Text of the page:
COMPANIES ADMIT that the companion animal health market is small compared with the human health market, but it is lucrative because pet owners consider cats and dogs part of their families and will pay dearly to care for them. Last year, U.S. pet owners spent $18.5 billion on veterinary care, over-the-counter medications, and supplies other than food. That figure is expected to increase by more than 6% this year, according to the American Pet Products Manufacturers Association.
Analysts who follow the animal health industry agree that Americans account for roughly 40% of worldwide spending on pet health products. In 2006, global spending totaled about $6.6 billion, according to statistics from Wood Mackenzie. Flea and tick protection for dogs and cats make up roughly a third of that figure.
"From a business standpoint, the big pharma companies have seen that the animal health business provides a good return on their investment," says Peter Hanson, executive director of pharmaceutical R&D for Merial. "We don't bring out billion-dollar blockbuster drugs, but we bring out a number of products that have sufficient sales to significantly contribute to the bottom line of the human health company."
Last year, the two top-selling flea and tick products in the U.S. were Merial's Frontline and Bayer Animal Health's Advantage. Advantage was the third best-selling consumer product in Bayer's portfolio, behind only aspirin and a diabetes drug.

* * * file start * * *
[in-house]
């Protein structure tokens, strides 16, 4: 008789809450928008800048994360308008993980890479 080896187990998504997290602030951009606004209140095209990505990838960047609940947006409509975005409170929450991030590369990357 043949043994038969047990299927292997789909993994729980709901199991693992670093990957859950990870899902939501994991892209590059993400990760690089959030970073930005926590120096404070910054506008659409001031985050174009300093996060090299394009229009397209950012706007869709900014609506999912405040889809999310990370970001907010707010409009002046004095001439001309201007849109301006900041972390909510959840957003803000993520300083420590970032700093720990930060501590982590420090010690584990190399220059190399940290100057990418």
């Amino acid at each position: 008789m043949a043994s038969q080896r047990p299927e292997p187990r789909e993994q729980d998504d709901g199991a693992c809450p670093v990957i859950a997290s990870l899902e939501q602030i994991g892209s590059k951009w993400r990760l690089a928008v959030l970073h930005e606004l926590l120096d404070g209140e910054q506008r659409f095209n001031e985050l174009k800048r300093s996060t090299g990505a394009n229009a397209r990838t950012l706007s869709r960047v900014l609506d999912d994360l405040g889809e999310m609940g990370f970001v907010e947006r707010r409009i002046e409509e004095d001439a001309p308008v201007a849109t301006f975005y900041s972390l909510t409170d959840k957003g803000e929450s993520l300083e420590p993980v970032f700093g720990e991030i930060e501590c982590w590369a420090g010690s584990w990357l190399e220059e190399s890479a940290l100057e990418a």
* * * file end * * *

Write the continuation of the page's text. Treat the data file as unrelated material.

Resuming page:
Performance of animal health divisions varies by company. In the major pharmaceutical companies, those divisions add between 2.5 and 9% to company earnings, Chapple says.
Drug companies are shifting some human health focus to geriatrics, and the same is true for their animal health divisions. "As people are getting older and their animals are getting older, you see diseases which have not been covered very well on the animal health side," says Ernst Heinen, U.S. vice president of R&D for Bayer Animal Health. "There is a need for new treatments in these areas, and that is where we and our competitors are looking."
Although several companies continue strong traditions in antiparasitics and antimicrobials, they have added treatments and preventatives for cancer, diabetes, heart ailments, and chronic pain management to their R&D projects. Specialty drugs in use and under development for pets include behavioral management drugs, such as Reconcile and Cerenia, and treatments for obesity and fertility.
Companion animal health is a promising area for R&D for several reasons. Advances in biological sciences, new technologies for research and drug delivery, and recently available basic information about the canine genome, for example, have propelled animal health research in ways that wouldn't have been possible 10 years ago, according to R&D directors.
When people think about cutting-edge businesses, animal health doesn't often come to mind, but "it can be a very innovative industry," says Ellen de Brabander, vice president of R&D at Intervet, the animal health division of Organon BioSciences.